Council Tax is charged on all domestic properties in England and Wales. One Council Tax bill is issued to each property whether it is occupied or not.
The government has issued guidance to help you check that you're paying the right level of Council Tax. For more information, see GOV.UK - Paying the Right Level of Council Tax.
We work out who is liable to pay the property's Council Tax by using a ‘hierarchy of liability’. To find out who is liable to pay Council Tax in your property, read the following list. As soon as you reach a description that applies to you or someone else in your home, you will have found the person (or persons) liable to pay Council Tax:
- You own and live in the property - this means you may be the leaseholder, freeholder or landowner
- You rent the property
- You rent the property but do not have a formal agreement in place to stay there, though you do have permission
- You live in the property, but do not have a formal agreement in place to stay there - for example, you may be squatting
- You own a property which no one lives in
Spouses and partners who live together are jointly responsible for paying Council Tax.
Sometimes the owner of a property will have to pay instead of the person who lives there. The owner is liable to pay if:
- all residents who live in the property are under 18 years old
- the property is home to asylum seekers
- the residents are staying in the property temporarily and their main home is somewhere else
- the property is a registered care home, hospital, hostel or women's refuge
- the property is a House in Multiple Occupation - for example, a property where residents have separate tenancies or licences and only occupy or pay rent for part of the property (such as a bedsit with shared facilities)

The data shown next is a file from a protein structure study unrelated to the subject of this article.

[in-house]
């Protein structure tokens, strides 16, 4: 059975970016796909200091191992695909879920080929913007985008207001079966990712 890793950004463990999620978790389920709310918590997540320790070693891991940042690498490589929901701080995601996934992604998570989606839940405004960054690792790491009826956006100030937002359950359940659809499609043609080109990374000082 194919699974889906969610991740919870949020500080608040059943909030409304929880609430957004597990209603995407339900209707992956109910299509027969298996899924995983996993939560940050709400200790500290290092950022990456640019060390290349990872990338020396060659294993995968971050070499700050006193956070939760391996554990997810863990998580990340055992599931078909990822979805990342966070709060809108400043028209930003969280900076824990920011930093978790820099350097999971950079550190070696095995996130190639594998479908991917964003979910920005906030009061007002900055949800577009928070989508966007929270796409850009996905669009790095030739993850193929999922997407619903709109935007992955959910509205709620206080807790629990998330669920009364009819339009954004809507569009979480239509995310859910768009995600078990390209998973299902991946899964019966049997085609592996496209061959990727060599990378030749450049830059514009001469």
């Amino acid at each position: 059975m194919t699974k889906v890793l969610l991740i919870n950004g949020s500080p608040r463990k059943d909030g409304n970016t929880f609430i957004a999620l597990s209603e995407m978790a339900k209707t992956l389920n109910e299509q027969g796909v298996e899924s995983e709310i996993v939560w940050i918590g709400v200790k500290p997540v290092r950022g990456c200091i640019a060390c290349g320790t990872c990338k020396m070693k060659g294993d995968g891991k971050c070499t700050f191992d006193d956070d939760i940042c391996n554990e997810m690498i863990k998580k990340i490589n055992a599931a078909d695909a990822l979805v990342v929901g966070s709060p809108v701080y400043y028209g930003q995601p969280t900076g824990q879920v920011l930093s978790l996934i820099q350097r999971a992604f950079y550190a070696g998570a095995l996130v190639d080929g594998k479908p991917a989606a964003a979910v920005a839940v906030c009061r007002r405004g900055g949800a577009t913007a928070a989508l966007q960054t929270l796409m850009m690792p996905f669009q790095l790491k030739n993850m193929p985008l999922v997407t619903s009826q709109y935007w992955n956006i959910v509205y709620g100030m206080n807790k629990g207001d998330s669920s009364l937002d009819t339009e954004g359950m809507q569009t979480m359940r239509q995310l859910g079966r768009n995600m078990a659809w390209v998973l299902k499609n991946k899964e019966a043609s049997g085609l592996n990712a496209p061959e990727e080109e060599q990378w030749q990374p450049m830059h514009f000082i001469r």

If you are paying Council Tax and think the bill is incorrect or that the owner of the property should pay instead, email firstname.lastname@example.org. Make sure the subject of your email includes your Council Tax number inside angled brackets, for example <12345678>.
To find out about legislation regarding Council Tax, see What you need to know about Council Tax.
A second home is a furnished property that is not your main home. This includes furnished let properties which are between lets. You will not be entitled to a discount for a second home. The full charge will be payable.
If a property is unoccupied and unfurnished, you must inform us. The full charge will be payable on the property unless it is exempt due to one of the reasons listed under Council Tax Discounts.
Council Tax empty homes premium
Any properties that have been unoccupied and unfurnished for more than 2 years will be charged twice the normal Council Tax rate. From 1 April 2024, the empty homes premium for empty, unfurnished property will be charged after 1 year.
Properties that have been empty for more than 5 years will be charged 3 times the normal Council Tax rate. Properties empty for more than 10 years will be charged 4 times the normal rate.